I’m not nearly as cool as the rest of you, so the first time I laid eyes on Andre Williams was at one of Oak Park native and big-time producer Don Was’ all-star shows during the summer Concert of Colors a few years back. The theme was “the music of Motown” or something like that, and at times the stage resembled a festive party in an assisted-living center, but nothing wrong with that. Everyone gets old, if they’re lucky.
Then Was introduced the one, the only, Detroit R&B original, Andre Williams. I was wondering who that might be when a senior citizen emerged from the wings in one of his trademark suits (I think it was red), hat cocked at an angle, grabbed the mic and launched into his biggest hit, “Bacon Fat,” which if you’re uncool like me, you’ve probably never heard of. It reached No. 9 on the Billboard R&B charts in 1956. It was followed by “Jail Bait,” and you probably never heard that one, either. Williams’ niche seemed to be hardcore, gut-bucket R&B at a time when most of America was terrified of such a thing; it took Elvis Presley to make black music safe for white audiences, and Berry Gordy to smooth off the rough edges and sand it down into pop.
Williams died earlier this week, of cancer, somewhere in the Chicago area. He was 82. He’ll be remembered by a few people, but he should be remembered by more.
“Jail Bait,” a funny proto-rap record advising men on the risks of sex with teenagers, was never going to be played on the radio. But Williams had a career, as a songwriter and producer, before spending a good long while as a homeless drug addict (introduced to cocaine by none other than Ike Turner, the obits say).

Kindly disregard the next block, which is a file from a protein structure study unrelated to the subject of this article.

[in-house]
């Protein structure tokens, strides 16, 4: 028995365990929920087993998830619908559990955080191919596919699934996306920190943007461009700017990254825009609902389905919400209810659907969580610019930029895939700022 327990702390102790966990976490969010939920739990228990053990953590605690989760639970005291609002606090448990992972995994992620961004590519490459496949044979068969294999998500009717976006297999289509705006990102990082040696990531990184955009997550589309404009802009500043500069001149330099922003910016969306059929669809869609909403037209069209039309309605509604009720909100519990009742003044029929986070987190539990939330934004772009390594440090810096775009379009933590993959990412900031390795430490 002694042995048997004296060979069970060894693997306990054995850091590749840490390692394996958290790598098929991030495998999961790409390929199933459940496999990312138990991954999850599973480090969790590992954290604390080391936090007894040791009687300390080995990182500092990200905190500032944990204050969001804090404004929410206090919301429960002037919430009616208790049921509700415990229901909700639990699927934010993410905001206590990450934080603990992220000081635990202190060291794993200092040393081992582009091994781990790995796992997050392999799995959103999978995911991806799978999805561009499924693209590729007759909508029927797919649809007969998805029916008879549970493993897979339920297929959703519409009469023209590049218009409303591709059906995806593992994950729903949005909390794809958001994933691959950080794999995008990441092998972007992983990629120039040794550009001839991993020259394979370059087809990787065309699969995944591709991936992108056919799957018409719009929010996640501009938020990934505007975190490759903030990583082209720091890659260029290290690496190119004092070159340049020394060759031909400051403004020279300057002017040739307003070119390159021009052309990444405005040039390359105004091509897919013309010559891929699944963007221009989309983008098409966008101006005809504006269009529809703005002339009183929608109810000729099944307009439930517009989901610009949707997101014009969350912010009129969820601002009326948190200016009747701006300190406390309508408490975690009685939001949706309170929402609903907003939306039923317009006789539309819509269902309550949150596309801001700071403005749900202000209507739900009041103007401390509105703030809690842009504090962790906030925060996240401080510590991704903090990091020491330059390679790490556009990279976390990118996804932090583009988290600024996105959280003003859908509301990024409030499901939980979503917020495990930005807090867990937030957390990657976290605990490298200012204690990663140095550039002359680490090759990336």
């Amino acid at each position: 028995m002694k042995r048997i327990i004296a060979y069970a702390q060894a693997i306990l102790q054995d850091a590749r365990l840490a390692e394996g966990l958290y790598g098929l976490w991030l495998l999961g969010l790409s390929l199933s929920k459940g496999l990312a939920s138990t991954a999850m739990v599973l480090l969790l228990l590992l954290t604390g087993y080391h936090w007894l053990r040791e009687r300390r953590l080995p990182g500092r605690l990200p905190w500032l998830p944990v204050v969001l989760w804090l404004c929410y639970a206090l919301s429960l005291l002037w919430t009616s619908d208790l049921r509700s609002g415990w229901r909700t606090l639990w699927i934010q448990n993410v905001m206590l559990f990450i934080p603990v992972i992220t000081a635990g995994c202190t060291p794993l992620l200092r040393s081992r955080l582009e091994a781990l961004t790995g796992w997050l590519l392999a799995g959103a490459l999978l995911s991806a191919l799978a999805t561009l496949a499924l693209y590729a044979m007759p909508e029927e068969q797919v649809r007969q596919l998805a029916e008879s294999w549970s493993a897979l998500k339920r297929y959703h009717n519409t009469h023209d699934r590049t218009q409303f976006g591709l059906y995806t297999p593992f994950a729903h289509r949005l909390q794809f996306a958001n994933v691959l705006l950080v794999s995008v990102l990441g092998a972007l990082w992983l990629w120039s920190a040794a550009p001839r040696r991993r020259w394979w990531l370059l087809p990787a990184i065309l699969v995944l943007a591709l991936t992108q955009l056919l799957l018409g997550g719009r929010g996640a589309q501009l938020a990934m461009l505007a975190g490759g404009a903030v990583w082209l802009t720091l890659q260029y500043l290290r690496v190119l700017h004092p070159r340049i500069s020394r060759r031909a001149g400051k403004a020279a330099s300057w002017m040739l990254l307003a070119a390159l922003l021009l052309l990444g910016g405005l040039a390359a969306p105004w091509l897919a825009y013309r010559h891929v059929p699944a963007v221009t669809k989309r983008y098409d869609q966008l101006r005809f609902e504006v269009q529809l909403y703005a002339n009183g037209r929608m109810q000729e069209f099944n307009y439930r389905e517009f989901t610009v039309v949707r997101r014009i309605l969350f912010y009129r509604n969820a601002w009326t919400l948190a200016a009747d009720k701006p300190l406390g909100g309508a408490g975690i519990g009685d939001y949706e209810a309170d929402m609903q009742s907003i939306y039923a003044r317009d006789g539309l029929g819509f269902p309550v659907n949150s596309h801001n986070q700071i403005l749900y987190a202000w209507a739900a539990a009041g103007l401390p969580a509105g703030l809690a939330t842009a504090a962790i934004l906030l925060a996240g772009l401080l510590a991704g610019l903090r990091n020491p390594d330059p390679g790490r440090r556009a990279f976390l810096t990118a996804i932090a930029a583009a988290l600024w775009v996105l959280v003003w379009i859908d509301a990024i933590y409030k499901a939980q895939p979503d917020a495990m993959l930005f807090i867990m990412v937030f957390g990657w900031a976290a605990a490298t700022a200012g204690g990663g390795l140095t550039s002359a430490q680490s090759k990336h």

But he eventually cleaned up, and started playing in Chicago, where, the same obit notes, “He was surprised to find he had a cult following.” Bands like the Cramps covered him; later, he found favor with the Detroit garage scene around the turn of the century. In 1997, Jim Diamond, local producer and former Dirtbombs bassist, recorded Williams’ “Silky,” an album that is sort of the perfect distillation of both. You run down the track listing and see why Williams was known at this point as a dirty old man – “Bonin’,” “Let Me Put It In,” and “Pussy Stank” are but three – but man, is this a great record. At one point you can hear a bottle tipping over on a concrete floor. You can almost smell the spilled beer.
“Silky” wasn’t the only record he did in Detroit, of course. There was even a country album, maybe a bridge too far. Diamond, who recorded that one too, remembers: “We did a song called ‘Hey Truckers (Bad Motherfuckers).’ Andre's idea was to make a cassette single of this song and put it in every truck stop in the USA and we'd make a million dollars.
“All I can say is that Andre was quite a talent and quite a character and I enjoyed almost every minute with him in the studio and on the stage. We had a lot of fun together.”
If I were a pop-music writer instead of a dilettante, I’d throw in a few paragraphs using words like “seminal” and “anthemic.” I mainly try to stay away from stuff I don’t know enough about, but as Frances McDormand says in “Laurel Canyon,” you don’t have to know anything about popular music: “That’s why it’s popular.”
So let me just finish with this: People get old, and die, and we’ll miss them for a while. Williams wasn’t the only guy making dirty party records – check out Clarence Carter’s non-”Patches” repertoire sometime – but he was making them here, and they were great.